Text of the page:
King’s lack of command led to a quick 3-0 lead on eight hits in the first four innings. Without his defense, it could’ve been more. In the first, center fielder Michael Strem gunned out Wake Forest’s Stuart Fairchild at the plate on a single from Craig. In the next three, King’s middle infielders showed some stunning range, highlighted by Jake Palomaki’s sprawling play up the middle in which he corralled a ball that hit off the second-base bag. Much of that was due to shifts put on by Gambino—at times, he would have three of his infielders on the left side against left-handed hitters, others had a second baseman or shortstop playing in the short outfield. And, despite the rain on a damp infield, King said he was never nervous.
“Johnny, Joe, and Mak are all scrappers, they love this,” King said of pitching in the wet conditions. “Being in the Northeast, that’s all I pitched in any way.”
But by that fourth inning, things began to click. After letting runners on the corners with one man away, King fought back to get Johnny Aiello to pop out and catch Jonathan Pryor looking with a heater. That, Gambino believes, changed the game.
“He had no stuff in the first three innings, and a lot of guys would wilt and go away,” Gambino said, “And Mike looked at that and said ‘I got it.’ What he did after the fourth inning was complete domination.”
King’s in-game adjustments in and after the fourth inning helped him give up only two baserunners on seeing-eye singles the rest of the way. When speaking after the game, King was so on point that he go through every at bat and the result of each pitch—notably, he recalled facing Craig, one of the country’s best hitters. The game plan to neutralize him was simple: changeups on the inside part of the plate, and don’t be afraid.
“We’re not going to go around him just because he’s hitting .400,” King said. “We’re going to attack him every time.”
He finished with 7 2/3 innings on 121 pitches—a personal high—giving up nine hits, striking out five against one walk, and giving up only those three runs.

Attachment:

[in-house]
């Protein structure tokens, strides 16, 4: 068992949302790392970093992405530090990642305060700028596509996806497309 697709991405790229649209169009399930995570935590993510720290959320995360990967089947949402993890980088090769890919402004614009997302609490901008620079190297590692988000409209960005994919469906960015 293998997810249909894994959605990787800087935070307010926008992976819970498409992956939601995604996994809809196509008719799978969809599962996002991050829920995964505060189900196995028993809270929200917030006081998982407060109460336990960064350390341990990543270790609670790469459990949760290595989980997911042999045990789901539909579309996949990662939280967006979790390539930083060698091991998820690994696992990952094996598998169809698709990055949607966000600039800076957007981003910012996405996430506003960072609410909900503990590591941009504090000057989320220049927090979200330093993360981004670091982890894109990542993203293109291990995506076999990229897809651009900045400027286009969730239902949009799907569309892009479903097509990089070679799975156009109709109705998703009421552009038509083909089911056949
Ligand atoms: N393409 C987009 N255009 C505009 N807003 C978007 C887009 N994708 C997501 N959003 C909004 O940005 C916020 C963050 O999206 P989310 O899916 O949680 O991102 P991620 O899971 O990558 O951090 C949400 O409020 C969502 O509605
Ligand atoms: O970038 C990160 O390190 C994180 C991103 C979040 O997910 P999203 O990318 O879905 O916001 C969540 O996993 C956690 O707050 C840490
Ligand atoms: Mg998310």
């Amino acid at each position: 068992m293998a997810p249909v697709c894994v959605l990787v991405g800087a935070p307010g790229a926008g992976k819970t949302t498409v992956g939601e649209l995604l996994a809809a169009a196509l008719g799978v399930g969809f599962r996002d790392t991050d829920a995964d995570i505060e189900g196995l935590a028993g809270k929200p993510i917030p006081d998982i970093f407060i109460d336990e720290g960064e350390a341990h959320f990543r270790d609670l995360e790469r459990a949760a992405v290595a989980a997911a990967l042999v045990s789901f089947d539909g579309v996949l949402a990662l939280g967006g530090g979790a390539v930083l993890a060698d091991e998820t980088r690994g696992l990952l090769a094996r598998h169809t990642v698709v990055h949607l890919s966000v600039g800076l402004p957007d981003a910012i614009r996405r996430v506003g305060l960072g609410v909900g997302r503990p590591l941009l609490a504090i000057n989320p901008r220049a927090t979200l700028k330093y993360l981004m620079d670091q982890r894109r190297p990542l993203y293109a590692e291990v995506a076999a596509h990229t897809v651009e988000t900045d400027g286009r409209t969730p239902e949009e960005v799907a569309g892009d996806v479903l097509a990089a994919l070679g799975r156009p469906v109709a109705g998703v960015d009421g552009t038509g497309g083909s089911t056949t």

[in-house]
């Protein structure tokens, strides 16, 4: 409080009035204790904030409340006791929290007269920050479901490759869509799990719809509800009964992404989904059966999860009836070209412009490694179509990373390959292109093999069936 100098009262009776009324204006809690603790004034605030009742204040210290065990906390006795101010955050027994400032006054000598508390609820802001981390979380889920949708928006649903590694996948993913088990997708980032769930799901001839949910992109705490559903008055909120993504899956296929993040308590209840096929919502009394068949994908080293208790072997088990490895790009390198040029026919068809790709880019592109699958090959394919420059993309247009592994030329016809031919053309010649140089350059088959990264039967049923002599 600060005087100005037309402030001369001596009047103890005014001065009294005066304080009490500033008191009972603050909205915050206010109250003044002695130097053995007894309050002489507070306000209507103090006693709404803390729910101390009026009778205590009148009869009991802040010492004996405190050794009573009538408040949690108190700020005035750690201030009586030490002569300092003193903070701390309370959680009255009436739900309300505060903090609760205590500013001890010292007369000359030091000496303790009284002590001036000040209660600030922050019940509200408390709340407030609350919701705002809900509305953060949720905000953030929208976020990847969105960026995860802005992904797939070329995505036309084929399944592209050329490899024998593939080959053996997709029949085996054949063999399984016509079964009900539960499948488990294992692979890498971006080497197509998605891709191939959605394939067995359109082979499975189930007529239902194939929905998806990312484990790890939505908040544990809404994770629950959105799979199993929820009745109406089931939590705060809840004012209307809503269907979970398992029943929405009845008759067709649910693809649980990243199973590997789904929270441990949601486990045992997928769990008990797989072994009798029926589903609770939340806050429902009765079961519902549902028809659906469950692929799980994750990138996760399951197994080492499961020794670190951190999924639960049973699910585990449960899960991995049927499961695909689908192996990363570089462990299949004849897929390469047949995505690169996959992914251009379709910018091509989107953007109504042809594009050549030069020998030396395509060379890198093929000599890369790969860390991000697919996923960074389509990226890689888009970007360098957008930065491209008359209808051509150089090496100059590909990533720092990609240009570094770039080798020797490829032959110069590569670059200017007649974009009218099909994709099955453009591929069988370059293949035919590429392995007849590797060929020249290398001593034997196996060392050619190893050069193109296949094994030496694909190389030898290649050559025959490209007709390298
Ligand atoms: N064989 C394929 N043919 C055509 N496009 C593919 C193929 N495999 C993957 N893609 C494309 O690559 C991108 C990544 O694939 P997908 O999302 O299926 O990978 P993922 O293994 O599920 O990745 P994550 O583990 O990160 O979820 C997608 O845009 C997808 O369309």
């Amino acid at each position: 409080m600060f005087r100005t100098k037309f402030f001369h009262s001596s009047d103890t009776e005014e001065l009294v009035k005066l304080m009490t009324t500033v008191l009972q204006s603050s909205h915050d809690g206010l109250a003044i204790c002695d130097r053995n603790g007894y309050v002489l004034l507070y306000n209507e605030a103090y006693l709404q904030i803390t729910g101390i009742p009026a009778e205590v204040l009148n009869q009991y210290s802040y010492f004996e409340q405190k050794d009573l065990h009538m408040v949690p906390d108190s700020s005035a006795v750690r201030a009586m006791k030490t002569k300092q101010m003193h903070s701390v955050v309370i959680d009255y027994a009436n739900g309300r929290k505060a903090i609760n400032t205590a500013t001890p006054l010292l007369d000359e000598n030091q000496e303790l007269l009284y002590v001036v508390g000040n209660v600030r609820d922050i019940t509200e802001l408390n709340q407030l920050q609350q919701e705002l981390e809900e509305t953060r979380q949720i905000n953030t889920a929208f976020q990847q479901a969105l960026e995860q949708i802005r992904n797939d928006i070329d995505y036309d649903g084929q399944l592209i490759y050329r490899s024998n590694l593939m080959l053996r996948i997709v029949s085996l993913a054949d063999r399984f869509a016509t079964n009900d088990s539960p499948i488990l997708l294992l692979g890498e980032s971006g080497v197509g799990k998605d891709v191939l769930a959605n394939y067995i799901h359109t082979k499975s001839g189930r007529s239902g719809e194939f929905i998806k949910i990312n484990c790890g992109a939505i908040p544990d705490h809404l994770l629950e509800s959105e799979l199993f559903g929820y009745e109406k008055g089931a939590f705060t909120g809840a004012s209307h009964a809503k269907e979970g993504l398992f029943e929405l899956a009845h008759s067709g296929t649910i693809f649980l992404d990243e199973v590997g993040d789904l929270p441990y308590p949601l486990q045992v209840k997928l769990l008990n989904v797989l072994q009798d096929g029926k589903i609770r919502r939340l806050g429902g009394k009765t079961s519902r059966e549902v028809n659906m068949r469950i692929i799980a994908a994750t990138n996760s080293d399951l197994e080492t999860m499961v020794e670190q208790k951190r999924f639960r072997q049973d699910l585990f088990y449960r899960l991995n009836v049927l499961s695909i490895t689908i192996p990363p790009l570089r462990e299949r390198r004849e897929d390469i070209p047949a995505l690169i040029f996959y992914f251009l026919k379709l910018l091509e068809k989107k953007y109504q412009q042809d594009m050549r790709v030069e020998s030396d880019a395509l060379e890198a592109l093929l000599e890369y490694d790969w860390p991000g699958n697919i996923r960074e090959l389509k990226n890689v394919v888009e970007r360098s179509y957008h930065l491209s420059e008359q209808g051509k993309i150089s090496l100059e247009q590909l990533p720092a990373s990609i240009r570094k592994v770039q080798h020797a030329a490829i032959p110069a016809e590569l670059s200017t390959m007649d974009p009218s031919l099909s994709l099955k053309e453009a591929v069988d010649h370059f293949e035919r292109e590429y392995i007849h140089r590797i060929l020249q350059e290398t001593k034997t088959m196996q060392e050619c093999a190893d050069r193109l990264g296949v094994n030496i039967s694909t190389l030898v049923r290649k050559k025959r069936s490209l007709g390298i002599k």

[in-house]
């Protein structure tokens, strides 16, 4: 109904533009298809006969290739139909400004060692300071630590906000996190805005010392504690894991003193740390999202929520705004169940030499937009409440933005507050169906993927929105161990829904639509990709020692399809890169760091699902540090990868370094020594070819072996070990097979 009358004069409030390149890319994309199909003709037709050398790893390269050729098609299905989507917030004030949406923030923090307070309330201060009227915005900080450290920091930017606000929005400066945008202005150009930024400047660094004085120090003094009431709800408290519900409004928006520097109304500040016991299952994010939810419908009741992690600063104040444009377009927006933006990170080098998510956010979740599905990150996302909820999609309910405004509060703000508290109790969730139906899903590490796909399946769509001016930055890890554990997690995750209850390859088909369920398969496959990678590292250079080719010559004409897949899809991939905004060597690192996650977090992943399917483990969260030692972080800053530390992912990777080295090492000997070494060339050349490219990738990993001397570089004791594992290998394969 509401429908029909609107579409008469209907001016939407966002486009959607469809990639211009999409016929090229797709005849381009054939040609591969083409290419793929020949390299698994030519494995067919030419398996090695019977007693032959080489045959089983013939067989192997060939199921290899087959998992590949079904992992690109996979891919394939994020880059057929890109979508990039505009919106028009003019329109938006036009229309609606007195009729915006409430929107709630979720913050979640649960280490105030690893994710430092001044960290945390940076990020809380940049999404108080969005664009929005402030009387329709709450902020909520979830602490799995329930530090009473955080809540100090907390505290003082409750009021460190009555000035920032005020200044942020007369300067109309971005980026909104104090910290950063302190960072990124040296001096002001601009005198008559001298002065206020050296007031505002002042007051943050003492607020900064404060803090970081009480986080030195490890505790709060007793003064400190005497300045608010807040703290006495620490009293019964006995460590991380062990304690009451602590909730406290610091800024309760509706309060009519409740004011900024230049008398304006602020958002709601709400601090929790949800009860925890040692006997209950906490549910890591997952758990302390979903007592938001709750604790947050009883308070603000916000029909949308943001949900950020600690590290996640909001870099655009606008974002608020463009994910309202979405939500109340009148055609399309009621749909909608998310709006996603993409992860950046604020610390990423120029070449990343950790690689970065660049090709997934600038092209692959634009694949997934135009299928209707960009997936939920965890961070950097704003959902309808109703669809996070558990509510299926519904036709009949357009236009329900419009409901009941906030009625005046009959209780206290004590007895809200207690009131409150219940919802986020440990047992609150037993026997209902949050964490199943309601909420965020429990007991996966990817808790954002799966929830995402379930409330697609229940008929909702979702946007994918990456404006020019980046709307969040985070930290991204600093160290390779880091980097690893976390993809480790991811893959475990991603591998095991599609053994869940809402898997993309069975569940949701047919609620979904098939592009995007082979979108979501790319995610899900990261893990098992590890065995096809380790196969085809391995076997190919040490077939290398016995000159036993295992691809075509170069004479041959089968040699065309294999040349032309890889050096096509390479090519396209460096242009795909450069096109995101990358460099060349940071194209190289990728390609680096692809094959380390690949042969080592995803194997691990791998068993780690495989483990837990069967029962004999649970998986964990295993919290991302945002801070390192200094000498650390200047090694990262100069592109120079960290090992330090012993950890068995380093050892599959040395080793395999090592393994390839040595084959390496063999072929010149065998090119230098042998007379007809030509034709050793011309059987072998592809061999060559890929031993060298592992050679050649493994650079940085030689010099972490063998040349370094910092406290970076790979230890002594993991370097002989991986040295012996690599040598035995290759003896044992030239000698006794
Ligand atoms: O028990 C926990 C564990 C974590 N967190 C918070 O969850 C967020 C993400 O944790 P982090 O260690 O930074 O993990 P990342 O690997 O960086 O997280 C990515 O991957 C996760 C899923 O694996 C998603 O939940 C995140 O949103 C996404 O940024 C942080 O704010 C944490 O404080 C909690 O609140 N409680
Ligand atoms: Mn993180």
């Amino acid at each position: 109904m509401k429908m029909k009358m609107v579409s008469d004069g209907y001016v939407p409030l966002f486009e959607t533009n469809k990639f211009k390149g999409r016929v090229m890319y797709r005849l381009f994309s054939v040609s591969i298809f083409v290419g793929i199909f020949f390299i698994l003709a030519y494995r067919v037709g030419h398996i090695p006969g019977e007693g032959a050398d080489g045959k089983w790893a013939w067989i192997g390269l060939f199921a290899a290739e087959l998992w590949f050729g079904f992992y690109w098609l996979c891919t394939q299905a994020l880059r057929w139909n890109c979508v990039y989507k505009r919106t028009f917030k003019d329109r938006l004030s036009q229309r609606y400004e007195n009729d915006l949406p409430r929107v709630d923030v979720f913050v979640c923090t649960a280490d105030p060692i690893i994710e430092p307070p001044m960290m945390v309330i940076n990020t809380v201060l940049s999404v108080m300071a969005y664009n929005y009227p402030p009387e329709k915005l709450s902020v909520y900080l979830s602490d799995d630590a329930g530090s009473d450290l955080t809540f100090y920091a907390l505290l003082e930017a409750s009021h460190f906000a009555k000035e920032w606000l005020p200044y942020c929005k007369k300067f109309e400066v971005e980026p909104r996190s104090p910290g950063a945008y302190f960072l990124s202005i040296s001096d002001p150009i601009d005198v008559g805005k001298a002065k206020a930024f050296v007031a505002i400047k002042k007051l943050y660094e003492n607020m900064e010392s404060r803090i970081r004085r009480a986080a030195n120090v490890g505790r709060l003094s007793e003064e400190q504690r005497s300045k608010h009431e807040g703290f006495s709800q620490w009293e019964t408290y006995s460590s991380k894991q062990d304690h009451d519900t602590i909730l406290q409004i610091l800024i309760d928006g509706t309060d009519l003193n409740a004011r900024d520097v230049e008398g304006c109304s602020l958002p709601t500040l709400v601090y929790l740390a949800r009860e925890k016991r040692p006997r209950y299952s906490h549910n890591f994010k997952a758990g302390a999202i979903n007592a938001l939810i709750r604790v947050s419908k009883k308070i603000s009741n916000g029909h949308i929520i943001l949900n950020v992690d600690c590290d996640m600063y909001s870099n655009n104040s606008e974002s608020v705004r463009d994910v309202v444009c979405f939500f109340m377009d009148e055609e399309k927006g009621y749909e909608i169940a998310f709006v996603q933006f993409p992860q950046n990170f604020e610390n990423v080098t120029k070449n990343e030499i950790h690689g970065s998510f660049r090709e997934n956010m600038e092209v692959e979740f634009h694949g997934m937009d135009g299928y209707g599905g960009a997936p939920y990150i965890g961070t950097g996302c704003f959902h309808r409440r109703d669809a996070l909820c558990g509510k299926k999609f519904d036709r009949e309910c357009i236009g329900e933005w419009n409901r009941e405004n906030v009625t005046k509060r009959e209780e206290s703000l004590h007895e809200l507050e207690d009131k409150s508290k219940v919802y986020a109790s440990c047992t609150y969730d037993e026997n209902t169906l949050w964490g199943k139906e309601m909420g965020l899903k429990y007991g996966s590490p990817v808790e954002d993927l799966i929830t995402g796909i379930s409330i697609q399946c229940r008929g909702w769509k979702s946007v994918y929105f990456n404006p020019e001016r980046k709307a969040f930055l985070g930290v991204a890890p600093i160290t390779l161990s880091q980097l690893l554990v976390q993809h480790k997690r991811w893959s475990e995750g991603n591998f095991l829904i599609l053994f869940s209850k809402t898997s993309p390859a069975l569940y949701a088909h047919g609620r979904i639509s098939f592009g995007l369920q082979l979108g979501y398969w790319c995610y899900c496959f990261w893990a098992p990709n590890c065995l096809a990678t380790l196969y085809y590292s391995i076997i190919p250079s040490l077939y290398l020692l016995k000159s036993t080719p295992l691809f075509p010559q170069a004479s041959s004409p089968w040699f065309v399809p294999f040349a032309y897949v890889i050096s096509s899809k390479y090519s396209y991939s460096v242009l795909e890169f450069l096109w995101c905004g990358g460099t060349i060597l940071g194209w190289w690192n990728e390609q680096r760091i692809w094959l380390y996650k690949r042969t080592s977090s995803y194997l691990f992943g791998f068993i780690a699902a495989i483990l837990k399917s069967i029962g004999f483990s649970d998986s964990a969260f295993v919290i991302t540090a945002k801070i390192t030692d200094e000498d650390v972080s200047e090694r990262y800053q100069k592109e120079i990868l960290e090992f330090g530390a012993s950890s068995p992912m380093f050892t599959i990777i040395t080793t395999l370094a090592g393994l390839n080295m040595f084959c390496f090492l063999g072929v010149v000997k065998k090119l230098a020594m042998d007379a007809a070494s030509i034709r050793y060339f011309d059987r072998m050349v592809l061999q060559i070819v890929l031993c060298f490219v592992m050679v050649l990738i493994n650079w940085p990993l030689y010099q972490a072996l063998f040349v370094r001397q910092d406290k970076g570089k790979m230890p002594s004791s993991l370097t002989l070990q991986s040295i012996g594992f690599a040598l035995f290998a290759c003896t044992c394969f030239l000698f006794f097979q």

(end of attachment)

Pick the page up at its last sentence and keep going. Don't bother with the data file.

While King heated up on the mound, the Eagles were able to match at the plate. Using Gambino’s patented small-ball mentality, BC scrapped for a run in the fifth, as Mitch Bigras helped a red-hot Johnny Adams score on a fake bunt that led to an E3.
In the sixth, the Eagles rallied again. Palomaki led off the inning with a double down the right field line, followed by an infield bunt single by Strem on a controversial call—it had appeared, on the play, that the first baseman Sheets tagged Strem’s bag on a swipe tag, but with no umpire in place to watch it, nothing could be done.
The play rattled Sheets just enough to cause another error on a Sciortino bunt to drive in another run. Scott Braren, the man behind many of BC’s walkoff wins, came through in the clutch again with a single to the right side to tie the game at 3-3. And once again, Adams put on the finishing touches of the inning with an RBI groundout to give BC the lead for good once closer Jesse Adams shut the door in the ninth. Gambino, for one, is impressed by the man he gave Sonny Nictakis’ No. 8 to at the beginning of the year.
“Early in the year, he was pressing a touch,” Gambino said. “Now, he’s making quality at bats, getting good pitches to hit, and having a great approach.”
As for Frates, the Eagles play for him every day. But, on the off chance they get to see him, they like to put on a good performance. On Saturday, by giving him two wins and putting BC in a place to make the playoffs, they gave him the grandest performance he could possibly ask for.
“Unbelievable, it’s unbelievable,” King said. He’s such an inspiration. It’s such a pleasure to put on a show for him and give him two wins.”
Featured Image by Alec Greaney / Heights Editor